The Plot: Hidden beneath many shortcomings there is actually a plot to this story that has potential to be interesting, but instead is sparse and poorly executed. The story of the two Vistani getting married, finding the runaway bride, and the twist at the end are actually not bad ideas, but the author and AL staff fails to develop any of it in an effort to stuff the party into a 2-hour adventure. Things like:




  • The second Vistani family were smiths and craftsmen, yet they were presented as standoffish jerks. Would not craftsmen try to sell something to party members? Give the party an opportunity to barter or use their skills to exact a lower price.




  • Why was the final encounter two hours away from the second camp? This seems to be a theme of sorts in S4, everything encounter is 1-3 hours apart. When you look at a map of Barovia, it really is not that large.




  • As mentioned above, the name of the adventure is The Seer, with has nothing to do with her at all. The fix here could have been to have Sybil (The Seer) send the party to help her Vistani friend with the marriage of his son, and in exchange she points them in the direction of someone that can send them home. This would perfectly hook into 4-6 The Ghost, but instead falls flat.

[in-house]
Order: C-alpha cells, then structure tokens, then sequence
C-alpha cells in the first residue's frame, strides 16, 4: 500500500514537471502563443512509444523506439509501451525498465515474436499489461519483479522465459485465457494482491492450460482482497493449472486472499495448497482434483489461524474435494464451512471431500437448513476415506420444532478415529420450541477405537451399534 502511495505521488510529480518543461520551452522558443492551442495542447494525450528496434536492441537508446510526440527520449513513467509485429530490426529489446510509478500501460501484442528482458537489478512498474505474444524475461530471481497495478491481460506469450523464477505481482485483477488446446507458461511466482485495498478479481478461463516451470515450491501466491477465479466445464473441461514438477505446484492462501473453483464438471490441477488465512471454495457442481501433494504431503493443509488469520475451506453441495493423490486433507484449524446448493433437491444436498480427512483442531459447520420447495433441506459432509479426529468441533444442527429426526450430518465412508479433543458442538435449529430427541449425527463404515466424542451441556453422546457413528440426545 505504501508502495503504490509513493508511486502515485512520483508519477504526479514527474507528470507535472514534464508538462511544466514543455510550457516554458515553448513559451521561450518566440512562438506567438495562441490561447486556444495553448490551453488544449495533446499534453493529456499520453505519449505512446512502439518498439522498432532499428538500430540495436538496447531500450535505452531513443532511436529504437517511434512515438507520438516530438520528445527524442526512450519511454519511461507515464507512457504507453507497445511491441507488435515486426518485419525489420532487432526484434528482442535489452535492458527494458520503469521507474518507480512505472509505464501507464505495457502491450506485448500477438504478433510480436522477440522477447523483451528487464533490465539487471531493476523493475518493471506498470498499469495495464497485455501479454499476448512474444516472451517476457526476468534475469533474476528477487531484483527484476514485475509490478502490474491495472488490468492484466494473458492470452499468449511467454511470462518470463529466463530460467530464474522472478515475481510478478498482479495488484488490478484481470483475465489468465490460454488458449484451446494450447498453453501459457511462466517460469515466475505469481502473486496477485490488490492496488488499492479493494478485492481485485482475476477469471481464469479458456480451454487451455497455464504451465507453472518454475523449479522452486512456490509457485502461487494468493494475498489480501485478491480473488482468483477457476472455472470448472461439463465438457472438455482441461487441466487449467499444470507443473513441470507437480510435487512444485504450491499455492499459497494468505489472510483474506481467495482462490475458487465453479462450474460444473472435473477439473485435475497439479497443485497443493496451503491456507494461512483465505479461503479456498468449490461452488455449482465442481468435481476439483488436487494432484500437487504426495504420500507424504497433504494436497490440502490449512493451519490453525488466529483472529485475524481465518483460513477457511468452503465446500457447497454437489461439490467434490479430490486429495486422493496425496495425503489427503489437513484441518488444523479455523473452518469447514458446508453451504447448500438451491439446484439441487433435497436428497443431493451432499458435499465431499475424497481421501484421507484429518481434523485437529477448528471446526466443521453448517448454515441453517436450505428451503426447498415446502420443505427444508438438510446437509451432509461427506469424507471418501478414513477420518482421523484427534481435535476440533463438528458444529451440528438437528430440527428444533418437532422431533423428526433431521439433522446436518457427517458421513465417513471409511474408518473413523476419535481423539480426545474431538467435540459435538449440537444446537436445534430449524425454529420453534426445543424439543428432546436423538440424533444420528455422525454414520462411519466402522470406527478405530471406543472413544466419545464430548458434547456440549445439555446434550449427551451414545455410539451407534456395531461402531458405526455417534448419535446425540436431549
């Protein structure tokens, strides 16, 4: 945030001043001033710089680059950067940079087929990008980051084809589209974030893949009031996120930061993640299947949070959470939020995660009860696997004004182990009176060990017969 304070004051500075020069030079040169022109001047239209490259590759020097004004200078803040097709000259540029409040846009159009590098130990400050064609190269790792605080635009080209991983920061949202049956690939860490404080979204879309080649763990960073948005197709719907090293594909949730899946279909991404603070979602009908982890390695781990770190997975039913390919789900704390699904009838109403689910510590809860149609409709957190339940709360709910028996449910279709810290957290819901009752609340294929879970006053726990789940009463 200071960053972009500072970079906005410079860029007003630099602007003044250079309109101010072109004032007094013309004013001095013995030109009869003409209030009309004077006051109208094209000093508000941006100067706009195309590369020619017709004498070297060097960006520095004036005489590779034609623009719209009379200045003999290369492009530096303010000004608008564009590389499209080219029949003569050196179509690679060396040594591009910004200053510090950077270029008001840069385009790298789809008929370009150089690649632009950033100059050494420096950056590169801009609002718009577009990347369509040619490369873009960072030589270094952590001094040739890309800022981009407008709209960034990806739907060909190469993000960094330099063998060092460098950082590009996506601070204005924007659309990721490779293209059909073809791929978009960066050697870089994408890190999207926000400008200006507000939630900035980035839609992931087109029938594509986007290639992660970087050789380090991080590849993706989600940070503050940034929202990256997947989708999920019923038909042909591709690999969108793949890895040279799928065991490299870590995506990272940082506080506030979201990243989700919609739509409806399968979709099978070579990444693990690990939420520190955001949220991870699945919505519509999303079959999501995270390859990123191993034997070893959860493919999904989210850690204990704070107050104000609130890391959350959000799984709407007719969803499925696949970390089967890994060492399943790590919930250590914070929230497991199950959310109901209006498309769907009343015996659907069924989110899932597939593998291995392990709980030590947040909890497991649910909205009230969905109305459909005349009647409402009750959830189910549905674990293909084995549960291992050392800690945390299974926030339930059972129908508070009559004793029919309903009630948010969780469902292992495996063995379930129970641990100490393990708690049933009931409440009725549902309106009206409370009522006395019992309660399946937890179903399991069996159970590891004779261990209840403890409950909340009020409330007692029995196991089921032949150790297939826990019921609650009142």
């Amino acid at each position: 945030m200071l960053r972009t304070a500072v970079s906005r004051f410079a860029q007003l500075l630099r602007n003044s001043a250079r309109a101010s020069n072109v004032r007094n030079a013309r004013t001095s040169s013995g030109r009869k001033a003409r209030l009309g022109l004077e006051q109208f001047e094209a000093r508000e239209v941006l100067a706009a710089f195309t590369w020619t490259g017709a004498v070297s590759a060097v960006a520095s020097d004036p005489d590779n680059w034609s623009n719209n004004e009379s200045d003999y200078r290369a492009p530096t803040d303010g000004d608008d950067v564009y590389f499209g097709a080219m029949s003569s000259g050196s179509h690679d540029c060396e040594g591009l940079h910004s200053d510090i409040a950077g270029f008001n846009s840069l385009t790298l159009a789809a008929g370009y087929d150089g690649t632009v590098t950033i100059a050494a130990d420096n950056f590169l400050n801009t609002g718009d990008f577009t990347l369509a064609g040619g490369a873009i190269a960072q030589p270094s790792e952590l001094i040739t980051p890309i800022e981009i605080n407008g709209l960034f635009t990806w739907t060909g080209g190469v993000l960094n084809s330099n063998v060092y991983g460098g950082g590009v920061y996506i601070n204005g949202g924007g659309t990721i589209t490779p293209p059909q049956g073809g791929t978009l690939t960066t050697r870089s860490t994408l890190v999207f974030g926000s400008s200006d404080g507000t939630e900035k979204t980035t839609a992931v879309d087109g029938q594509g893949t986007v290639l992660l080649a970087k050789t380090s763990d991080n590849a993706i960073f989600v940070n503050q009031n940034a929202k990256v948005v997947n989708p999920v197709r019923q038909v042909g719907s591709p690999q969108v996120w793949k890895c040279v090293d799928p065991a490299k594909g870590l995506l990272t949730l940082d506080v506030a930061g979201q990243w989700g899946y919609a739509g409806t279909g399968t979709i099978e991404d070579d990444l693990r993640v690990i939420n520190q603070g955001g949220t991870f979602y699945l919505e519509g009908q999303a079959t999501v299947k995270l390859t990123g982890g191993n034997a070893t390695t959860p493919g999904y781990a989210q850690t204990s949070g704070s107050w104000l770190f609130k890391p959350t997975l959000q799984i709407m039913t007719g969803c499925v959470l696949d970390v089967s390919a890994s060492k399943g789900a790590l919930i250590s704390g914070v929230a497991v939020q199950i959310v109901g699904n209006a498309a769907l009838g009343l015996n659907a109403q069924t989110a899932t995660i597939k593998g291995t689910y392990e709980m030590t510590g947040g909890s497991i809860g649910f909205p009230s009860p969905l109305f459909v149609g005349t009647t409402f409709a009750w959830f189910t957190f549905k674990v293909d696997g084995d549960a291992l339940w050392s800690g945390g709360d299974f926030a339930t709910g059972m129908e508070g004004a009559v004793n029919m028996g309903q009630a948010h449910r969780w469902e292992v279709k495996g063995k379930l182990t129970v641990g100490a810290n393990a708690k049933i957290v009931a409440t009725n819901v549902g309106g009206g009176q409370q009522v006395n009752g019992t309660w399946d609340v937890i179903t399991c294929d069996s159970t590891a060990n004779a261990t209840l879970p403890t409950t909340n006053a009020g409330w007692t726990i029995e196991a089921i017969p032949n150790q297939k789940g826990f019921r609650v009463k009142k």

• The presentation of the first Vistani family was actually good, but the second was undetailed with the exception of the mysterious vardo. Good adventure development here would have presented something better.



  • The wind fan magic item had potential to be a great idea, but falls way short. First, it’s a pale comparison to the one in the DMG, and frankly lame when compared against other S4 magic items. Given the narrative surrounding it, it would have been a great tool to detect undead, with it emitting the described rotting smell whenever undead were near. This would have made it a great S4 item, hidden inside a poorly presented adventure.


Overall, The Seer is another 1-star disappointment. The lack of creativeness and poor editing by the AL staff makes this adventure another failure, once again leaving it in the hands of creative Game Masters to keep with program moving forward. If the Adventurers League wants gamers to pay for these adventures, make them better or find people that can do the job better. While other organizations past and present have had their issues, you seldom if ever saw this poor of adventures from the RPGA or Pathfinder Society.